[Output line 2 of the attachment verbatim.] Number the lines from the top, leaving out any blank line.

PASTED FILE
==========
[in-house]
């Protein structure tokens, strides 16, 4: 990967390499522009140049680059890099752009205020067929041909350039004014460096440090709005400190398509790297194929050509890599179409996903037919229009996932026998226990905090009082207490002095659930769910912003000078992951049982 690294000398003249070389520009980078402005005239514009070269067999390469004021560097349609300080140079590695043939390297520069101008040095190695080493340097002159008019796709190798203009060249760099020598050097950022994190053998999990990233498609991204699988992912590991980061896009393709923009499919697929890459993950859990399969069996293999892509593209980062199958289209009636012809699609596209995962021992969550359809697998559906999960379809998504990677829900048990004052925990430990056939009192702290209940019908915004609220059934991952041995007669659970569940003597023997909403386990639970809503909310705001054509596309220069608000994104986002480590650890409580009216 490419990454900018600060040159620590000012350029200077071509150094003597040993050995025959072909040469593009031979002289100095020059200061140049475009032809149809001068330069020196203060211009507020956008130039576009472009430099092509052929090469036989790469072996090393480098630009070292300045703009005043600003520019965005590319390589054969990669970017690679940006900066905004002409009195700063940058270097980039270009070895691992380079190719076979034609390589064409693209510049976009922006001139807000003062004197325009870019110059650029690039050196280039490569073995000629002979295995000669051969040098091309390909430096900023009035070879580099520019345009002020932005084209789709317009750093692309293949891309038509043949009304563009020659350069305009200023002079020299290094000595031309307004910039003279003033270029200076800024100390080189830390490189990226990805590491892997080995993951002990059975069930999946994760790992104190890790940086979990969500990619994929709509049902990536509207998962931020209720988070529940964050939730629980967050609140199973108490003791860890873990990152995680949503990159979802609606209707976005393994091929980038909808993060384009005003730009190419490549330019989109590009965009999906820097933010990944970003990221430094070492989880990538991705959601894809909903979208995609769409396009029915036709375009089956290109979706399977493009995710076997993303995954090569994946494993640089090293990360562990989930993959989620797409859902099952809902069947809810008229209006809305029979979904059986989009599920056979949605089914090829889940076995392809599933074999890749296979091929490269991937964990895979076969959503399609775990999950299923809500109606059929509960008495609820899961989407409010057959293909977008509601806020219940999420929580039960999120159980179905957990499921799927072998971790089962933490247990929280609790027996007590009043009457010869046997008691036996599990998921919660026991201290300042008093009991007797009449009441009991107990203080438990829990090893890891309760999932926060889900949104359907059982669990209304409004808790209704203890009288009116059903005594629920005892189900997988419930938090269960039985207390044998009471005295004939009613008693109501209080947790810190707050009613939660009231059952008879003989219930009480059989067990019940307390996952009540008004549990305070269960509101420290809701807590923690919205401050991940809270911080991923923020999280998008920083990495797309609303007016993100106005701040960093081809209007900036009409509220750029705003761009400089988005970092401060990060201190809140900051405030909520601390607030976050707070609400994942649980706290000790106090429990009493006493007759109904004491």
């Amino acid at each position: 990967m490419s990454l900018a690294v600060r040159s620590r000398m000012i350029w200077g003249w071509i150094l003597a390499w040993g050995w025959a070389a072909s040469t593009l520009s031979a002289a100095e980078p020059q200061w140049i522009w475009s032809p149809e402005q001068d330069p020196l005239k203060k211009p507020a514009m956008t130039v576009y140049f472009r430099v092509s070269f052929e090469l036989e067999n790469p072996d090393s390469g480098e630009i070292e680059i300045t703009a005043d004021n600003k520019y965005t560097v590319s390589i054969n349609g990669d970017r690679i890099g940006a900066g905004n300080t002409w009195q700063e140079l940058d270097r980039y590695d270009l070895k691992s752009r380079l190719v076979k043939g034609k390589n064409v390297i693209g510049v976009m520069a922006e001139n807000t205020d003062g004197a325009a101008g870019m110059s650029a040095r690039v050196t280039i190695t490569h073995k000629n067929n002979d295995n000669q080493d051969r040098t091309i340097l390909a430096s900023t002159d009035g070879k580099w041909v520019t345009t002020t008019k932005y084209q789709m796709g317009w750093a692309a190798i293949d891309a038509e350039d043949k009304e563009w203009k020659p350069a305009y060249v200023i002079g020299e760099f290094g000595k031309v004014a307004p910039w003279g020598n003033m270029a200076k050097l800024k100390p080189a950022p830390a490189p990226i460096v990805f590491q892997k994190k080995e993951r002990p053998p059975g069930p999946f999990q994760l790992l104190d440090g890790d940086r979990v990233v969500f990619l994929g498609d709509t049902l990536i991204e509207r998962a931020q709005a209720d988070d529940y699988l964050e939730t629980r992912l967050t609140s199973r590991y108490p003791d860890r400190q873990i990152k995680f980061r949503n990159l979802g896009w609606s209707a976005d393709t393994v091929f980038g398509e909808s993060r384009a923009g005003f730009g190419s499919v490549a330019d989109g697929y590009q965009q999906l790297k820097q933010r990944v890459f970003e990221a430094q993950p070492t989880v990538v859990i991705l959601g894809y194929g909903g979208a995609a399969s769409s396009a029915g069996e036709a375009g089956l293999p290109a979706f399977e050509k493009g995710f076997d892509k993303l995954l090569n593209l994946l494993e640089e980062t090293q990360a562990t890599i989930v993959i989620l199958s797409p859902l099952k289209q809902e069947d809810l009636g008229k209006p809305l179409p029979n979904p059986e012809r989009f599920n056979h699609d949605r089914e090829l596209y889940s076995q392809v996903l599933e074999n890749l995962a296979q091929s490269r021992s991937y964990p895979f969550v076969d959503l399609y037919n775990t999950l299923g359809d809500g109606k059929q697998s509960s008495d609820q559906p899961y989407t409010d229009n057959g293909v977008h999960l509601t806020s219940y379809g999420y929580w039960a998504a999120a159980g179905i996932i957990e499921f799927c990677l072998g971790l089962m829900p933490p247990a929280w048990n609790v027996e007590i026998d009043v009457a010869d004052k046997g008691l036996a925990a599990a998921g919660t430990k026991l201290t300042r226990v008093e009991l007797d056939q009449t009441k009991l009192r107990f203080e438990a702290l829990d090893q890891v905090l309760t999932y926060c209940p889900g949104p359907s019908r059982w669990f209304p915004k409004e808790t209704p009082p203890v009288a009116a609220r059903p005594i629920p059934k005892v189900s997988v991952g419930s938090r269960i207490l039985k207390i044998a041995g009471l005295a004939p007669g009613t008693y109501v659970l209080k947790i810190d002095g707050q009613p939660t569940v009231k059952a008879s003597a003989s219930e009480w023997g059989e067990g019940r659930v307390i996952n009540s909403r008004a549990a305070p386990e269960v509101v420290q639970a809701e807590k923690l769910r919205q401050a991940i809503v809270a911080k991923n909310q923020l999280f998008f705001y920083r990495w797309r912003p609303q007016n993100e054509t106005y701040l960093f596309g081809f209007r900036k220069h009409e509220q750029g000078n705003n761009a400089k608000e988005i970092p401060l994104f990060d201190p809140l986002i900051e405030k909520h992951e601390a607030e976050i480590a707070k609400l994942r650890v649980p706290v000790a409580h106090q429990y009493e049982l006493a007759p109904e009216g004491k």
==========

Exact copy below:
């Protein structure tokens, strides 16, 4: 990967390499522009140049680059890099752009205020067929041909350039004014460096440090709005400190398509790297194929050509890599179409996903037919229009996932026998226990905090009082207490002095659930769910912003000078992951049982 690294000398003249070389520009980078402005005239514009070269067999390469004021560097349609300080140079590695043939390297520069101008040095190695080493340097002159008019796709190798203009060249760099020598050097950022994190053998999990990233498609991204699988992912590991980061896009393709923009499919697929890459993950859990399969069996293999892509593209980062199958289209009636012809699609596209995962021992969550359809697998559906999960379809998504990677829900048990004052925990430990056939009192702290209940019908915004609220059934991952041995007669659970569940003597023997909403386990639970809503909310705001054509596309220069608000994104986002480590650890409580009216 490419990454900018600060040159620590000012350029200077071509150094003597040993050995025959072909040469593009031979002289100095020059200061140049475009032809149809001068330069020196203060211009507020956008130039576009472009430099092509052929090469036989790469072996090393480098630009070292300045703009005043600003520019965005590319390589054969990669970017690679940006900066905004002409009195700063940058270097980039270009070895691992380079190719076979034609390589064409693209510049976009922006001139807000003062004197325009870019110059650029690039050196280039490569073995000629002979295995000669051969040098091309390909430096900023009035070879580099520019345009002020932005084209789709317009750093692309293949891309038509043949009304563009020659350069305009200023002079020299290094000595031309307004910039003279003033270029200076800024100390080189830390490189990226990805590491892997080995993951002990059975069930999946994760790992104190890790940086979990969500990619994929709509049902990536509207998962931020209720988070529940964050939730629980967050609140199973108490003791860890873990990152995680949503990159979802609606209707976005393994091929980038909808993060384009005003730009190419490549330019989109590009965009999906820097933010990944970003990221430094070492989880990538991705959601894809909903979208995609769409396009029915036709375009089956290109979706399977493009995710076997993303995954090569994946494993640089090293990360562990989930993959989620797409859902099952809902069947809810008229209006809305029979979904059986989009599920056979949605089914090829889940076995392809599933074999890749296979091929490269991937964990895979076969959503399609775990999950299923809500109606059929509960008495609820899961989407409010057959293909977008509601806020219940999420929580039960999120159980179905957990499921799927072998971790089962933490247990929280609790027996007590009043009457010869046997008691036996599990998921919660026991201290300042008093009991007797009449009441009991107990203080438990829990090893890891309760999932926060889900949104359907059982669990209304409004808790209704203890009288009116059903005594629920005892189900997988419930938090269960039985207390044998009471005295004939009613008693109501209080947790810190707050009613939660009231059952008879003989219930009480059989067990019940307390996952009540008004549990305070269960509101420290809701807590923690919205401050991940809270911080991923923020999280998008920083990495797309609303007016993100106005701040960093081809209007900036009409509220750029705003761009400089988005970092401060990060201190809140900051405030909520601390607030976050707070609400994942649980706290000790106090429990009493006493007759109904004491």